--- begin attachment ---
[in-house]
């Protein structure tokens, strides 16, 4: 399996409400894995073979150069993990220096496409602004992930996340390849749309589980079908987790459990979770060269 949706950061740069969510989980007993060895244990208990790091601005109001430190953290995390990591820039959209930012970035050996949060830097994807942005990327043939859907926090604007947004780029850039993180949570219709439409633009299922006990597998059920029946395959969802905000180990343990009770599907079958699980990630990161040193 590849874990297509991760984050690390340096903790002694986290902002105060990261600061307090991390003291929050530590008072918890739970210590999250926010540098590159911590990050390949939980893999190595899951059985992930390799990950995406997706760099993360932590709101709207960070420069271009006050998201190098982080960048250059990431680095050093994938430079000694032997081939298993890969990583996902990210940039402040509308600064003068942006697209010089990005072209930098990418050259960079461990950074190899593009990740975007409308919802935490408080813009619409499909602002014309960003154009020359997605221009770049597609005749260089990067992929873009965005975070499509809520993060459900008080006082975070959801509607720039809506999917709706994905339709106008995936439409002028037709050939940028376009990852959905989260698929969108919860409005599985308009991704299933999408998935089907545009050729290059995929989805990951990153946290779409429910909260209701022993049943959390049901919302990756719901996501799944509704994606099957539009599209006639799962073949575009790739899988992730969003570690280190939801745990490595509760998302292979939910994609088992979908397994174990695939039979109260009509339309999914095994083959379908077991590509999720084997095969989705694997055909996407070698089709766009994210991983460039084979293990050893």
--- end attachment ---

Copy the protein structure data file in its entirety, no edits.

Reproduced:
[in-house]
């Protein structure tokens, strides 16, 4: 399996409400894995073979150069993990220096496409602004992930996340390849749309589980079908987790459990979770060269 949706950061740069969510989980007993060895244990208990790091601005109001430190953290995390990591820039959209930012970035050996949060830097994807942005990327043939859907926090604007947004780029850039993180949570219709439409633009299922006990597998059920029946395959969802905000180990343990009770599907079958699980990630990161040193 590849874990297509991760984050690390340096903790002694986290902002105060990261600061307090991390003291929050530590008072918890739970210590999250926010540098590159911590990050390949939980893999190595899951059985992930390799990950995406997706760099993360932590709101709207960070420069271009006050998201190098982080960048250059990431680095050093994938430079000694032997081939298993890969990583996902990210940039402040509308600064003068942006697209010089990005072209930098990418050259960079461990950074190899593009990740975007409308919802935490408080813009619409499909602002014309960003154009020359997605221009770049597609005749260089990067992929873009965005975070499509809520993060459900008080006082975070959801509607720039809506999917709706994905339709106008995936439409002028037709050939940028376009990852959905989260698929969108919860409005599985308009991704299933999408998935089907545009050729290059995929989805990951990153946290779409429910909260209701022993049943959390049901919302990756719901996501799944509704994606099957539009599209006639799962073949575009790739899988992730969003570690280190939801745990490595509760998302292979939910994609088992979908397994174990695939039979109260009509339309999914095994083959379908077991590509999720084997095969989705694997055909996407070698089709766009994210991983460039084979293990050893």